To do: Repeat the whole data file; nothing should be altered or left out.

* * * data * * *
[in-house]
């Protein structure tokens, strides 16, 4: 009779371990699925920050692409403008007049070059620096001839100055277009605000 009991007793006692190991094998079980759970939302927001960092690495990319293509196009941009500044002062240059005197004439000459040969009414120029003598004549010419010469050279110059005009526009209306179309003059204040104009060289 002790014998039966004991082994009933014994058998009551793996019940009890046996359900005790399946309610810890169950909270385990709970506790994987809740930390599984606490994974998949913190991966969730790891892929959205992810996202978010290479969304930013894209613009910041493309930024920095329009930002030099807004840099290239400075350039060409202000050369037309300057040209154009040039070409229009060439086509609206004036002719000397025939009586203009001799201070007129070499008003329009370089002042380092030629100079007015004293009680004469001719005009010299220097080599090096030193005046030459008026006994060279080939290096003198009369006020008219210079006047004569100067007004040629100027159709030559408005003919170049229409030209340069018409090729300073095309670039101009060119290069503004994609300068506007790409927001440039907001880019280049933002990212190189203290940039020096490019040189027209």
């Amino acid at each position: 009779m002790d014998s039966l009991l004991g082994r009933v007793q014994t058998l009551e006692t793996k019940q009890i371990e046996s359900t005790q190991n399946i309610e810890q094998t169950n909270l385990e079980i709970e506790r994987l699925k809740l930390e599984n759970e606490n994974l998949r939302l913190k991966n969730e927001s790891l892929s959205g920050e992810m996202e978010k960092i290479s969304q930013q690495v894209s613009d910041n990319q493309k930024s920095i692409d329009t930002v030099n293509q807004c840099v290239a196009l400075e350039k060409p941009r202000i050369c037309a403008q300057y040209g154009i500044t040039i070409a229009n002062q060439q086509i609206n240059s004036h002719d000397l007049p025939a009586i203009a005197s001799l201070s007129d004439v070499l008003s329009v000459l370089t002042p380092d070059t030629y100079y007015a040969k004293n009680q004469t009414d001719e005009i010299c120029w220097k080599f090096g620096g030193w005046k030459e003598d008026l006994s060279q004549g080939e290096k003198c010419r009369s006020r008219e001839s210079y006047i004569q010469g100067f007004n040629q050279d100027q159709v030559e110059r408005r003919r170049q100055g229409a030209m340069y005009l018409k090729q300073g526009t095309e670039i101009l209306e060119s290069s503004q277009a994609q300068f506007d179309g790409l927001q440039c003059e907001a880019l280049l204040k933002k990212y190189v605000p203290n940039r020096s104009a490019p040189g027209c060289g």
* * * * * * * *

[in-house]
């Protein structure tokens, strides 16, 4: 009779371990699925920050692409403008007049070059620096001839100055277009605000 009991007793006692190991094998079980759970939302927001960092690495990319293509196009941009500044002062240059005197004439000459040969009414120029003598004549010419010469050279110059005009526009209306179309003059204040104009060289 002790014998039966004991082994009933014994058998009551793996019940009890046996359900005790399946309610810890169950909270385990709970506790994987809740930390599984606490994974998949913190991966969730790891892929959205992810996202978010290479969304930013894209613009910041493309930024920095329009930002030099807004840099290239400075350039060409202000050369037309300057040209154009040039070409229009060439086509609206004036002719000397025939009586203009001799201070007129070499008003329009370089002042380092030629100079007015004293009680004469001719005009010299220097080599090096030193005046030459008026006994060279080939290096003198009369006020008219210079006047004569100067007004040629100027159709030559408005003919170049229409030209340069018409090729300073095309670039101009060119290069503004994609300068506007790409927001440039907001880019280049933002990212190189203290940039020096490019040189027209």
């Amino acid at each position: 009779m002790d014998s039966l009991l004991g082994r009933v007793q014994t058998l009551e006692t793996k019940q009890i371990e046996s359900t005790q190991n399946i309610e810890q094998t169950n909270l385990e079980i709970e506790r994987l699925k809740l930390e599984n759970e606490n994974l998949r939302l913190k991966n969730e927001s790891l892929s959205g920050e992810m996202e978010k960092i290479s969304q930013q690495v894209s613009d910041n990319q493309k930024s920095i692409d329009t930002v030099n293509q807004c840099v290239a196009l400075e350039k060409p941009r202000i050369c037309a403008q300057y040209g154009i500044t040039i070409a229009n002062q060439q086509i609206n240059s004036h002719d000397l007049p025939a009586i203009a005197s001799l201070s007129d004439v070499l008003s329009v000459l370089t002042p380092d070059t030629y100079y007015a040969k004293n009680q004469t009414d001719e005009i010299c120029w220097k080599f090096g620096g030193w005046k030459e003598d008026l006994s060279q004549g080939e290096k003198c010419r009369s006020r008219e001839s210079y006047i004569q010469g100067f007004n040629q050279d100027q159709v030559e110059r408005r003919r170049q100055g229409a030209m340069y005009l018409k090729q300073g526009t095309e670039i101009l209306e060119s290069s503004q277009a994609q300068f506007d179309g790409l927001q440039c003059e907001a880019l280049l204040k933002k990212y190189v605000p203290n940039r020096s104009a490019p040189g027209c060289g």